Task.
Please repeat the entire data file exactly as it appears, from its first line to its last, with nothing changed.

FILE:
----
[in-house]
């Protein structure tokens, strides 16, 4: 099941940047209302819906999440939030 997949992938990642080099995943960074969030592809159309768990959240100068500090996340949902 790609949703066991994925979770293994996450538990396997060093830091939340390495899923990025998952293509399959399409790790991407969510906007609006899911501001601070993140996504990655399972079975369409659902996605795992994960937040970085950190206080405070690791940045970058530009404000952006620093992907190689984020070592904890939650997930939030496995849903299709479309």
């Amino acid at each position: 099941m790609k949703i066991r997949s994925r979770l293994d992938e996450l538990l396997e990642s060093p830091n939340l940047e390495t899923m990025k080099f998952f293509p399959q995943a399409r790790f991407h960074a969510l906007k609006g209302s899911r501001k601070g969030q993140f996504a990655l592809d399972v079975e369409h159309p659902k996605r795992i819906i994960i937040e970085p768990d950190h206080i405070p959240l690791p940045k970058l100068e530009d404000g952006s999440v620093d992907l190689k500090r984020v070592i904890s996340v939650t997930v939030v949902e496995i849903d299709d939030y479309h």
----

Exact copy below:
[in-house]
């Protein structure tokens, strides 16, 4: 099941940047209302819906999440939030 997949992938990642080099995943960074969030592809159309768990959240100068500090996340949902 790609949703066991994925979770293994996450538990396997060093830091939340390495899923990025998952293509399959399409790790991407969510906007609006899911501001601070993140996504990655399972079975369409659902996605795992994960937040970085950190206080405070690791940045970058530009404000952006620093992907190689984020070592904890939650997930939030496995849903299709479309």
């Amino acid at each position: 099941m790609k949703i066991r997949s994925r979770l293994d992938e996450l538990l396997e990642s060093p830091n939340l940047e390495t899923m990025k080099f998952f293509p399959q995943a399409r790790f991407h960074a969510l906007k609006g209302s899911r501001k601070g969030q993140f996504a990655l592809d399972v079975e369409h159309p659902k996605r795992i819906i994960i937040e970085p768990d950190h206080i405070p959240l690791p940045k970058l100068e530009d404000g952006s999440v620093d992907l190689k500090r984020v070592i904890s996340v939650t997930v939030v949902e496995i849903d299709d939030y479309h």